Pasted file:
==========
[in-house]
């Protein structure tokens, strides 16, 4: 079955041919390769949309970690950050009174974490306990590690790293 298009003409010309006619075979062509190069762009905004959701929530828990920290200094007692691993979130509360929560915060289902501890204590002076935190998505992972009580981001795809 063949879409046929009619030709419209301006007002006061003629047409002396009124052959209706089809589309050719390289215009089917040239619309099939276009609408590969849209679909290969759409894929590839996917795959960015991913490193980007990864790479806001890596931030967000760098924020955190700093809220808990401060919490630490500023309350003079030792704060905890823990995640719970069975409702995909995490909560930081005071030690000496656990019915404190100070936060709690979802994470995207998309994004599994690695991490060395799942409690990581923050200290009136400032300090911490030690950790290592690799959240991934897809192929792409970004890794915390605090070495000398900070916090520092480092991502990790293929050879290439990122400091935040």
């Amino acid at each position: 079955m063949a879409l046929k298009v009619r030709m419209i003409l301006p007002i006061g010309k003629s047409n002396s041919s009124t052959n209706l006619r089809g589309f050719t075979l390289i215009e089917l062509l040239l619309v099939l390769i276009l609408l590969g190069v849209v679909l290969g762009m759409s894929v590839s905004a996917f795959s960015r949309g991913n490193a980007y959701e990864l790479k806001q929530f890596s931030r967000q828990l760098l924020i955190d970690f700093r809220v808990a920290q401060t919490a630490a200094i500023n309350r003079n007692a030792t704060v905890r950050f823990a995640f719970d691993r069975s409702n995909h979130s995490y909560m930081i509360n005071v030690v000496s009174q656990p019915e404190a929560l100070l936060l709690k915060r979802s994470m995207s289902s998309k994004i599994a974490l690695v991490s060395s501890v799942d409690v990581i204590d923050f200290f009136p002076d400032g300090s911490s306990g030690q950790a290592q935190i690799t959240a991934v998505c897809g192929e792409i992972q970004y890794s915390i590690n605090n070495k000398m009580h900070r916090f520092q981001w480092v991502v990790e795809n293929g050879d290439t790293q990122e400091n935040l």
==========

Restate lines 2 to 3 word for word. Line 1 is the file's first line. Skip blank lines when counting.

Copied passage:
């Protein structure tokens, strides 16, 4: 079955041919390769949309970690950050009174974490306990590690790293 298009003409010309006619075979062509190069762009905004959701929530828990920290200094007692691993979130509360929560915060289902501890204590002076935190998505992972009580981001795809 063949879409046929009619030709419209301006007002006061003629047409002396009124052959209706089809589309050719390289215009089917040239619309099939276009609408590969849209679909290969759409894929590839996917795959960015991913490193980007990864790479806001890596931030967000760098924020955190700093809220808990401060919490630490500023309350003079030792704060905890823990995640719970069975409702995909995490909560930081005071030690000496656990019915404190100070936060709690979802994470995207998309994004599994690695991490060395799942409690990581923050200290009136400032300090911490030690950790290592690799959240991934897809192929792409970004890794915390605090070495000398900070916090520092480092991502990790293929050879290439990122400091935040």
């Amino acid at each position: 079955m063949a879409l046929k298009v009619r030709m419209i003409l301006p007002i006061g010309k003629s047409n002396s041919s009124t052959n209706l006619r089809g589309f050719t075979l390289i215009e089917l062509l040239l619309v099939l390769i276009l609408l590969g190069v849209v679909l290969g762009m759409s894929v590839s905004a996917f795959s960015r949309g991913n490193a980007y959701e990864l790479k806001q929530f890596s931030r967000q828990l760098l924020i955190d970690f700093r809220v808990a920290q401060t919490a630490a200094i500023n309350r003079n007692a030792t704060v905890r950050f823990a995640f719970d691993r069975s409702n995909h979130s995490y909560m930081i509360n005071v030690v000496s009174q656990p019915e404190a929560l100070l936060l709690k915060r979802s994470m995207s289902s998309k994004i599994a974490l690695v991490s060395s501890v799942d409690v990581i204590d923050f200290f009136p002076d400032g300090s911490s306990g030690q950790a290592q935190i690799t959240a991934v998505c897809g192929e792409i992972q970004y890794s915390i590690n605090n070495k000398m009580h900070r916090f520092q981001w480092v991502v990790e795809n293929g050879d290439t790293q990122e400091n935040l």